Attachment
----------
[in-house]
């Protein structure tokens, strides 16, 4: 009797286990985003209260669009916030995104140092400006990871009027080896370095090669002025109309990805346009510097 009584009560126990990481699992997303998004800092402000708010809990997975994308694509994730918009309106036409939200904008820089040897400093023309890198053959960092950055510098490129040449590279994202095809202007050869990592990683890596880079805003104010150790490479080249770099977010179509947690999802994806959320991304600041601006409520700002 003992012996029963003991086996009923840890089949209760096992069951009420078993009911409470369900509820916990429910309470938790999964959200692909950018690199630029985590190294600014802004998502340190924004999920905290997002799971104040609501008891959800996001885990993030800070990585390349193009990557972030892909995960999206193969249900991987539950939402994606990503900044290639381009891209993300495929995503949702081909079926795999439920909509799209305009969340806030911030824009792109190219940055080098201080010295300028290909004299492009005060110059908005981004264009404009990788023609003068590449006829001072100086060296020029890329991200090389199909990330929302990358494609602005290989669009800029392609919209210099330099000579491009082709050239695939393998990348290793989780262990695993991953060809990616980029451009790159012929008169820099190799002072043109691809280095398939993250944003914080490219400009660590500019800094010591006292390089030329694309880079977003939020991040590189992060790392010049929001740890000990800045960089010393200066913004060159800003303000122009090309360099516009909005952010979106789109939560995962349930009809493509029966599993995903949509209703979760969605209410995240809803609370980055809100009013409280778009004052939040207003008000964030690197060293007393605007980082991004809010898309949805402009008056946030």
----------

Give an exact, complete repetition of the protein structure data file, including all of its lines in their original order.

[in-house]
């Protein structure tokens, strides 16, 4: 009797286990985003209260669009916030995104140092400006990871009027080896370095090669002025109309990805346009510097 009584009560126990990481699992997303998004800092402000708010809990997975994308694509994730918009309106036409939200904008820089040897400093023309890198053959960092950055510098490129040449590279994202095809202007050869990592990683890596880079805003104010150790490479080249770099977010179509947690999802994806959320991304600041601006409520700002 003992012996029963003991086996009923840890089949209760096992069951009420078993009911409470369900509820916990429910309470938790999964959200692909950018690199630029985590190294600014802004998502340190924004999920905290997002799971104040609501008891959800996001885990993030800070990585390349193009990557972030892909995960999206193969249900991987539950939402994606990503900044290639381009891209993300495929995503949702081909079926795999439920909509799209305009969340806030911030824009792109190219940055080098201080010295300028290909004299492009005060110059908005981004264009404009990788023609003068590449006829001072100086060296020029890329991200090389199909990330929302990358494609602005290989669009800029392609919209210099330099000579491009082709050239695939393998990348290793989780262990695993991953060809990616980029451009790159012929008169820099190799002072043109691809280095398939993250944003914080490219400009660590500019800094010591006292390089030329694309880079977003939020991040590189992060790392010049929001740890000990800045960089010393200066913004060159800003303000122009090309360099516009909005952010979106789109939560995962349930009809493509029966599993995903949509209703979760969605209410995240809803609370980055809100009013409280778009004052939040207003008000964030690197060293007393605007980082991004809010898309949805402009008056946030």